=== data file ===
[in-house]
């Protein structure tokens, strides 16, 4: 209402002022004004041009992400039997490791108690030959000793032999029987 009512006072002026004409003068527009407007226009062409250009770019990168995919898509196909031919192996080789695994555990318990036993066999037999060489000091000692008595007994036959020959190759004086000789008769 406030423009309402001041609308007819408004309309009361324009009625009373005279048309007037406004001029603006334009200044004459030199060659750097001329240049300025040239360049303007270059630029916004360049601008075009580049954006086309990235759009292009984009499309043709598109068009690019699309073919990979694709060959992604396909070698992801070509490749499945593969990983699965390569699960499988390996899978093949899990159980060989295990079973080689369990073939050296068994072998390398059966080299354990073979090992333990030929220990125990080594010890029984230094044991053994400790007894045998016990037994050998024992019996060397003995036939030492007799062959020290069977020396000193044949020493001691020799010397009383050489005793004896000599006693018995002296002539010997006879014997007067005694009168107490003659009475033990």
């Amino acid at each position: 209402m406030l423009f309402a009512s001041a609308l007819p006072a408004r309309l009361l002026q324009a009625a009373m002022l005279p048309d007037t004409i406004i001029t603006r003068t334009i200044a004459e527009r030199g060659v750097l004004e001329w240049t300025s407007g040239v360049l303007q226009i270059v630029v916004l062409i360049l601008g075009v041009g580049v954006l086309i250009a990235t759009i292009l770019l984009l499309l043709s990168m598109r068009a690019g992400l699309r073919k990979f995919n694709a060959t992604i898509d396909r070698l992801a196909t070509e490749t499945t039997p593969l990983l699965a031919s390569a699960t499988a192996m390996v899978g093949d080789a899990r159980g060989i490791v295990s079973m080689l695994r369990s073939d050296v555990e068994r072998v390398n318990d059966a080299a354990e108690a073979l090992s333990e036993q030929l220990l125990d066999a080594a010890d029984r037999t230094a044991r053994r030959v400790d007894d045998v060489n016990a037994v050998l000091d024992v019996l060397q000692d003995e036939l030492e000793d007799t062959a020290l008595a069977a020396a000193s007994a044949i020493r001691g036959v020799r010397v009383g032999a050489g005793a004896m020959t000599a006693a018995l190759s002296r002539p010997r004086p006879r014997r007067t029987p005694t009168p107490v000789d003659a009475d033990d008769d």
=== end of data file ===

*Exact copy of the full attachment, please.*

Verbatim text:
[in-house]
């Protein structure tokens, strides 16, 4: 209402002022004004041009992400039997490791108690030959000793032999029987 009512006072002026004409003068527009407007226009062409250009770019990168995919898509196909031919192996080789695994555990318990036993066999037999060489000091000692008595007994036959020959190759004086000789008769 406030423009309402001041609308007819408004309309009361324009009625009373005279048309007037406004001029603006334009200044004459030199060659750097001329240049300025040239360049303007270059630029916004360049601008075009580049954006086309990235759009292009984009499309043709598109068009690019699309073919990979694709060959992604396909070698992801070509490749499945593969990983699965390569699960499988390996899978093949899990159980060989295990079973080689369990073939050296068994072998390398059966080299354990073979090992333990030929220990125990080594010890029984230094044991053994400790007894045998016990037994050998024992019996060397003995036939030492007799062959020290069977020396000193044949020493001691020799010397009383050489005793004896000599006693018995002296002539010997006879014997007067005694009168107490003659009475033990």
């Amino acid at each position: 209402m406030l423009f309402a009512s001041a609308l007819p006072a408004r309309l009361l002026q324009a009625a009373m002022l005279p048309d007037t004409i406004i001029t603006r003068t334009i200044a004459e527009r030199g060659v750097l004004e001329w240049t300025s407007g040239v360049l303007q226009i270059v630029v916004l062409i360049l601008g075009v041009g580049v954006l086309i250009a990235t759009i292009l770019l984009l499309l043709s990168m598109r068009a690019g992400l699309r073919k990979f995919n694709a060959t992604i898509d396909r070698l992801a196909t070509e490749t499945t039997p593969l990983l699965a031919s390569a699960t499988a192996m390996v899978g093949d080789a899990r159980g060989i490791v295990s079973m080689l695994r369990s073939d050296v555990e068994r072998v390398n318990d059966a080299a354990e108690a073979l090992s333990e036993q030929l220990l125990d066999a080594a010890d029984r037999t230094a044991r053994r030959v400790d007894d045998v060489n016990a037994v050998l000091d024992v019996l060397q000692d003995e036939l030492e000793d007799t062959a020290l008595a069977a020396a000193s007994a044949i020493r001691g036959v020799r010397v009383g032999a050489g005793a004896m020959t000599a006693a018995l190759s002296r002539p010997r004086p006879r014997r007067t029987p005694t009168p107490v000789d003659a009475d033990d008769d």